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About Mesha Sankranti, Sankranthi | Mesha Sankranti Significance

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Mesha Sankranti, also known as Maha Vishuva Sankranti, as per Vedic astrology, is the day when the Sun enters Mesha Rashi or Aries Zodiac. In most of the Hindu Solar Calendars this day signifies the beginning of the New Year.

The Solar calendars followed in India including Tamil, Malayalam, Oriya and Bengali Calendar follow different rules to mark the first day of the year based on exact time of the Mesha Sankranti. As per the Oriya Solar calendar, New Year Day is taken as the same day as the Sankranti, if it happens before Hindu midnight. In Orissa, Mesha Sankranti is celebrated as Pana Sankranti.

Mesha Sankranti

As per Tamil Calendar, if Sankranti occurs after sunrise and before sunset, the same day is considered as New Year day. If Sankranti occurs after sunset, then the year begins on the next day. Tamil Nadu celebrates Mesha Sankranti as Puthandu.
According to Malayalam calendar in Kerala, the day between sunrise and sunset is divided into five periods. If Sankranti occurs within the first three of them, then the year begins of the same day; otherwise it begins on the next day. That means, if Sankranti occurs within Madhyahna, the same day is observed as the New Year Day; otherwise it will be observed on the next day. In Kerala, Mesha Sankranti is celebrated as Vishu.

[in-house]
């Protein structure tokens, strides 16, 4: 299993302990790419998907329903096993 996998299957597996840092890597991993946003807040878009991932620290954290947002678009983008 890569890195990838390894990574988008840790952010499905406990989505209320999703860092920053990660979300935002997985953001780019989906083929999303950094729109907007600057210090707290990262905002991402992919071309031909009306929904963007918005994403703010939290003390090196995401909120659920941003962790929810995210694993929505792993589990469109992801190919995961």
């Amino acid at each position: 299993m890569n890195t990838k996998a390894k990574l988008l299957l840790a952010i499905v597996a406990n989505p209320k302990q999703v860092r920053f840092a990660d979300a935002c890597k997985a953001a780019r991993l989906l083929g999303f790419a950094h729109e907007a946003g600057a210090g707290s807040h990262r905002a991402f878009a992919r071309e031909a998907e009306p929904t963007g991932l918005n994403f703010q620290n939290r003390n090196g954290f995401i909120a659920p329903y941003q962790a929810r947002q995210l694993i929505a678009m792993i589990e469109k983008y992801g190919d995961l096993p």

According to Bengali Calendar, if Sankranti occurs between sunrise and midnight of the day, then the year begins on the following day. If Sankranti occurs after midnight, then the year begins on the next day. In West Bengal Mesha Sankranti is celebrated as Naba Barsha or Pohela Boishakh.

In Assam, Mesha Sankranti is celebrated as Bihu and in Punjab it is celebrated as Vaisakhi.

Above rules hold good for calculation of the New Year day. However, for calculation of auspicious time for performing rituals, pujas and Dan-Punya activities related to Sankranti, the above rules are not sufficient. Calculation of the exact moment of Sankranti is a must, because some specific time duration exists before or after the Sankranti moment, which is considered most appropriate to perform Sankranti related activities.

In case of Mesha Sankranti, ten Ghatis before and ten Ghatis after the Sankranti moment are considered auspicious and hence this time window should be followed for all Dan-Punya activities. If Sankranti takes place after sunset but before midnight, then the second half of the day is considered; and if Sankranti occurs after midnight, then first half of the next day is considered auspicious for Mesha Sankranti rituals.
Sankramanam is the other name for Sankranti in South India.

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